Hydrangeas are one of the most popular garden shrubs, and it’s easy to see why. These beautiful plants produce masses of big, showy flowers in a wide range of colors—from deep blue to rich pink to pure white. And while they’re generally easy to care for, a little bit of knowledge goes a long way when it comes to getting the most out of your hydrangea tree.
Tree hydrangeas (Hydrangea arborescens), also known as wild hydrangeas or smooth hydrangeas, are native to the eastern United States. They’re hardy plants that can tolerate a wide range of growing conditions, but they prefer moist, well-drained soil and partial shade.
In this article, we’ll give you some essential tips on how to care for hydrangea tree, so you can enjoy a beautiful display of flowers year after year.
Hydrangea Tree Care
The Hydrangea Tree is a beautiful and popular addition to any garden or landscape. It is easy to care for, but there are a few things you should know in order to ensure that your Hydrangea Tree thrives.
Hydrangea plant care staples include planting in moist, well-drained soil in a location that receives partial sun to full shade. If you live in an area with hot summers, it is best to plant your Hydrangea Tree in a shady spot to protect it from the harsh rays of the sun.
Through proper planting, you will ensure that your Hydrangea Tree gets the water and nutrients it needs to grow strong and healthy.
Hydrangeas prefer rich, moist soil that is well-drained. If your soil is heavy or clay-like, you may need to amend it before planting your Hydrangea Tree.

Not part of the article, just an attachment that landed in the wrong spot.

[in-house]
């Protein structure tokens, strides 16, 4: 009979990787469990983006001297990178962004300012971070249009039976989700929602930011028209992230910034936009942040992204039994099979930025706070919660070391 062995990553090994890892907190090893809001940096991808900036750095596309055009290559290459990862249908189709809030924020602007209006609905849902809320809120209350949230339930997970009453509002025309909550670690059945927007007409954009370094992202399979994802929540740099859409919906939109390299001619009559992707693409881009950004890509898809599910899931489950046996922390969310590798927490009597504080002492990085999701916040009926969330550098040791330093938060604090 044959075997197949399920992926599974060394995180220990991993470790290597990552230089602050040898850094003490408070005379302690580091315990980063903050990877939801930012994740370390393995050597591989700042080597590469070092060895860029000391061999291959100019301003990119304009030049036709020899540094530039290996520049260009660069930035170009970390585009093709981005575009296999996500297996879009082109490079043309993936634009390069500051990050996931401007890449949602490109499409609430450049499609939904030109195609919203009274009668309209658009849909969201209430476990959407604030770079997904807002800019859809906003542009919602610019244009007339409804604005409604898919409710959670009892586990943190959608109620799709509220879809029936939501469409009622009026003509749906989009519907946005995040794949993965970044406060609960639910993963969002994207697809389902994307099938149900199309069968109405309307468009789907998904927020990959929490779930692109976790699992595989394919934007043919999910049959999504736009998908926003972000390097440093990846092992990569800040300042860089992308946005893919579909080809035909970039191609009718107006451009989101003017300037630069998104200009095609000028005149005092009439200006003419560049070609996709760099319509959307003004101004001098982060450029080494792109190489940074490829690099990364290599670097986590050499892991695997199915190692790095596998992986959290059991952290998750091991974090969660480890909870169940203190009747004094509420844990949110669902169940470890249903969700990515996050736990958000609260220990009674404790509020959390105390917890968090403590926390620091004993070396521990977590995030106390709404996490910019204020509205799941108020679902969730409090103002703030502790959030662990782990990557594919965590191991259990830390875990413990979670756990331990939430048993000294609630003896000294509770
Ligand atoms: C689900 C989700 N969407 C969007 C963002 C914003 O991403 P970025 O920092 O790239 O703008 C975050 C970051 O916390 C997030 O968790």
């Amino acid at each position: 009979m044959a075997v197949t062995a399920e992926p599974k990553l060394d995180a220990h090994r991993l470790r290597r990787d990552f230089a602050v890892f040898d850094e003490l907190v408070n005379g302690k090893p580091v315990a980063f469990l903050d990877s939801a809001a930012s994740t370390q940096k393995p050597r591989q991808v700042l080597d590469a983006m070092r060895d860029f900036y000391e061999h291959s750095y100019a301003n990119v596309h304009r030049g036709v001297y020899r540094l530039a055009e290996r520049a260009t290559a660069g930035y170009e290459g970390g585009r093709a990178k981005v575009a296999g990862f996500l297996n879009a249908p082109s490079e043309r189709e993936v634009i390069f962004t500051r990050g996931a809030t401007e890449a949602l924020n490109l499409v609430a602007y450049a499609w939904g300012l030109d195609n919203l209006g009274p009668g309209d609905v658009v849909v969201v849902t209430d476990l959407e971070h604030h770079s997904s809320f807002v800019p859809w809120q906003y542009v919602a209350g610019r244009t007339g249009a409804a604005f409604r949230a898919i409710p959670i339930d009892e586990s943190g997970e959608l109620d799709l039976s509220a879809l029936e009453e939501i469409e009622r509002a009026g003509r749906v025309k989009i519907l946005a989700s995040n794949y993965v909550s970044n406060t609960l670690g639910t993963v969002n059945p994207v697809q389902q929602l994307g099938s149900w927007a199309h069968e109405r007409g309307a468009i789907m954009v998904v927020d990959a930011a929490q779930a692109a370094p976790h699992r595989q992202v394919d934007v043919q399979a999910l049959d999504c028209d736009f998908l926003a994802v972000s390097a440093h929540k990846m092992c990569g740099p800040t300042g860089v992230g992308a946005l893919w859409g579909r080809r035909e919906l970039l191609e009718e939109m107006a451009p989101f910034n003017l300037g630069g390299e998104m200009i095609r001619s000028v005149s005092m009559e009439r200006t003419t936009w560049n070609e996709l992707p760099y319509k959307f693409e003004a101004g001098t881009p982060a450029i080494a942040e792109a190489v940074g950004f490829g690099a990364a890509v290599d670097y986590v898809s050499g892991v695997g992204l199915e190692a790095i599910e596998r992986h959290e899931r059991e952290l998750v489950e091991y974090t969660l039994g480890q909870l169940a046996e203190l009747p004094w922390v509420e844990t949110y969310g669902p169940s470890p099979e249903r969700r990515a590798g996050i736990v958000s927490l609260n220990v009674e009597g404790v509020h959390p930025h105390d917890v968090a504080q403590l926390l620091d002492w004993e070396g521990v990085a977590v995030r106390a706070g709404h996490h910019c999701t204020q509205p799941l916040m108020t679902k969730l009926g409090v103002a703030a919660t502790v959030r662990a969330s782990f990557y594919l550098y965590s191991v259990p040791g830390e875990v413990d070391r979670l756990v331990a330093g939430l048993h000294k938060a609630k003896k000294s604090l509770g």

To test the drainage of your soil, dig a hole that is 12 inches wide and 12 inches deep. Fill the hole with water and allow it to drain. After the water has drained, fill the hole with water again and time how long it takes for the water to completely drain.
If the water drains within six hours, your soil has good drainage and is suitable for planting a Hydrangea Tree. If it takes longer than six hours, your soil has poor drainage and you will need to amend it before planting.
Amending Soil with Organic Matter
One way to improve the drainage of your soil is to add organic matter to it. This can be done by adding compost, rotted leaves, or manure to the soil before planting.
When adding organic matter to your soil, it is important to do so in moderation. too much organic matter can actually lead to problems with drainage.
Hydrangea Tree Size & Growth
Hydrangea Trees come in a variety of sizes, from small shrubs to large trees. The size of your Hydrangea Tree will depend on the variety you choose.
The growth rate of your Hydrangea Tree will also vary depending on the variety. Some varieties are fast growers, while others are slow growers.
To get an idea of how big your Hydrangea Tree will eventually grow, research the specific variety that you have or plan to purchase.
Pruning is an important part of Hydrangea Tree care. How and when you prune will depend on the type of Hydrangea Tree you have.
Most types of Hydrangea Trees should be pruned in late winter or early spring, before new growth begins. However, there are a few varieties that should be pruned in late summer or early fall.
When pruning, be sure to remove any dead, diseased, or damaged branches. You should also remove any branches that are crossing or rubbing against each other.
After pruning, your Hydrangea Tree may not bloom as heavily as it did in previous years. This is normal and nothing to be concerned about.
Hydrangeas need 1-2 inches of water per week, either from rainfall or irrigation. They should be watered deeply and less frequently to encourage deep rooting. Use a soaker hose or drip irrigation system to keep the roots moist but not soggy.